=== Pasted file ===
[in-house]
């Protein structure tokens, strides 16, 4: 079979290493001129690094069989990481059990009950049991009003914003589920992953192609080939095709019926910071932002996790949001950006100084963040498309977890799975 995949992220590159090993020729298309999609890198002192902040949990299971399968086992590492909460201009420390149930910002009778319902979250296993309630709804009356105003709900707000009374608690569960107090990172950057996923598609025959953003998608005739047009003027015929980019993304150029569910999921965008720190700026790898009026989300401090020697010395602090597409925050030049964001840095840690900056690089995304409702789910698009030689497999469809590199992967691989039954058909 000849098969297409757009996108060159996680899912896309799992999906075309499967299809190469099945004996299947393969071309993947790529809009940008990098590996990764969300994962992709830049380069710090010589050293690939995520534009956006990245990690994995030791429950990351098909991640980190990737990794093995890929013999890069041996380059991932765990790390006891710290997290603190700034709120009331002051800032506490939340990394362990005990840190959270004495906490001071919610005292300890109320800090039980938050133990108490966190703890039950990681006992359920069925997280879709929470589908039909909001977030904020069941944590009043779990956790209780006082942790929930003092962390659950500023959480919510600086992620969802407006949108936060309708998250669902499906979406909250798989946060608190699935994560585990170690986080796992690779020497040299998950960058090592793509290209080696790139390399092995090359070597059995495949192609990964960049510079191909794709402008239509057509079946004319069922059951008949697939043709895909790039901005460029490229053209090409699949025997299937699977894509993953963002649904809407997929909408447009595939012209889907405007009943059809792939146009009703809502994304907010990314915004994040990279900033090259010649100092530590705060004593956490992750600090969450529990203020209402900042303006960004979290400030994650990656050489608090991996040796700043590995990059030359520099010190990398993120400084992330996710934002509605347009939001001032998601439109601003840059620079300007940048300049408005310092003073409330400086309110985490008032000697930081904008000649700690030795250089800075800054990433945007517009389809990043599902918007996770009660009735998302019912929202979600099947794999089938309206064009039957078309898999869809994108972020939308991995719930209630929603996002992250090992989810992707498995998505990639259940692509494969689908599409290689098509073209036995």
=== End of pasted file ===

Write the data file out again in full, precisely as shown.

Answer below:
[in-house]
């Protein structure tokens, strides 16, 4: 079979290493001129690094069989990481059990009950049991009003914003589920992953192609080939095709019926910071932002996790949001950006100084963040498309977890799975 995949992220590159090993020729298309999609890198002192902040949990299971399968086992590492909460201009420390149930910002009778319902979250296993309630709804009356105003709900707000009374608690569960107090990172950057996923598609025959953003998608005739047009003027015929980019993304150029569910999921965008720190700026790898009026989300401090020697010395602090597409925050030049964001840095840690900056690089995304409702789910698009030689497999469809590199992967691989039954058909 000849098969297409757009996108060159996680899912896309799992999906075309499967299809190469099945004996299947393969071309993947790529809009940008990098590996990764969300994962992709830049380069710090010589050293690939995520534009956006990245990690994995030791429950990351098909991640980190990737990794093995890929013999890069041996380059991932765990790390006891710290997290603190700034709120009331002051800032506490939340990394362990005990840190959270004495906490001071919610005292300890109320800090039980938050133990108490966190703890039950990681006992359920069925997280879709929470589908039909909001977030904020069941944590009043779990956790209780006082942790929930003092962390659950500023959480919510600086992620969802407006949108936060309708998250669902499906979406909250798989946060608190699935994560585990170690986080796992690779020497040299998950960058090592793509290209080696790139390399092995090359070597059995495949192609990964960049510079191909794709402008239509057509079946004319069922059951008949697939043709895909790039901005460029490229053209090409699949025997299937699977894509993953963002649904809407997929909408447009595939012209889907405007009943059809792939146009009703809502994304907010990314915004994040990279900033090259010649100092530590705060004593956490992750600090969450529990203020209402900042303006960004979290400030994650990656050489608090991996040796700043590995990059030359520099010190990398993120400084992330996710934002509605347009939001001032998601439109601003840059620079300007940048300049408005310092003073409330400086309110985490008032000697930081904008000649700690030795250089800075800054990433945007517009389809990043599902918007996770009660009735998302019912929202979600099947794999089938309206064009039957078309898999869809994108972020939308991995719930209630929603996002992250090992989810992707498995998505990639259940692509494969689908599409290689098509073209036995």